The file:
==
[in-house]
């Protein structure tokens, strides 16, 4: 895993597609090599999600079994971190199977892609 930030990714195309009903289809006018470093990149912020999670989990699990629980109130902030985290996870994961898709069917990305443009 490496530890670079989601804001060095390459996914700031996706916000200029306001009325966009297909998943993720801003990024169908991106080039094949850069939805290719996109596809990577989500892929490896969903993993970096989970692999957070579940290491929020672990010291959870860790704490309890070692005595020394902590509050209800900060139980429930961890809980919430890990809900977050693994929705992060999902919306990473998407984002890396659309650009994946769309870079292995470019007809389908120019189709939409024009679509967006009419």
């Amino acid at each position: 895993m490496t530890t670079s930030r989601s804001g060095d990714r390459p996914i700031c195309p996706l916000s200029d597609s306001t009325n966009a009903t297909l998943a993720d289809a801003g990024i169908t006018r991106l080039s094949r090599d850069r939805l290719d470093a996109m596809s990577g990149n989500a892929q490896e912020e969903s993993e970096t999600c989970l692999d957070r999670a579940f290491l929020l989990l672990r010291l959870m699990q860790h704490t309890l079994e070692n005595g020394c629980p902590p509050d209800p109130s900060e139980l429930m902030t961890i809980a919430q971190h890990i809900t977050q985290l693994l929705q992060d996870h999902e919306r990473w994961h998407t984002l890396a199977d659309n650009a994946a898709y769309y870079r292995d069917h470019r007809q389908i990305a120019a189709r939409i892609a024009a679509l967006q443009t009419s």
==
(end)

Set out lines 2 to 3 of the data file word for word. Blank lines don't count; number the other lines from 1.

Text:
């Protein structure tokens, strides 16, 4: 895993597609090599999600079994971190199977892609 930030990714195309009903289809006018470093990149912020999670989990699990629980109130902030985290996870994961898709069917990305443009 490496530890670079989601804001060095390459996914700031996706916000200029306001009325966009297909998943993720801003990024169908991106080039094949850069939805290719996109596809990577989500892929490896969903993993970096989970692999957070579940290491929020672990010291959870860790704490309890070692005595020394902590509050209800900060139980429930961890809980919430890990809900977050693994929705992060999902919306990473998407984002890396659309650009994946769309870079292995470019007809389908120019189709939409024009679509967006009419």
């Amino acid at each position: 895993m490496t530890t670079s930030r989601s804001g060095d990714r390459p996914i700031c195309p996706l916000s200029d597609s306001t009325n966009a009903t297909l998943a993720d289809a801003g990024i169908t006018r991106l080039s094949r090599d850069r939805l290719d470093a996109m596809s990577g990149n989500a892929q490896e912020e969903s993993e970096t999600c989970l692999d957070r999670a579940f290491l929020l989990l672990r010291l959870m699990q860790h704490t309890l079994e070692n005595g020394c629980p902590p509050d209800p109130s900060e139980l429930m902030t961890i809980a919430q971190h890990i809900t977050q985290l693994l929705q992060d996870h999902e919306r990473w994961h998407t984002l890396a199977d659309n650009a994946a898709y769309y870079r292995d069917h470019r007809q389908i990305a120019a189709r939409i892609a024009a679509l967006q443009t009419s």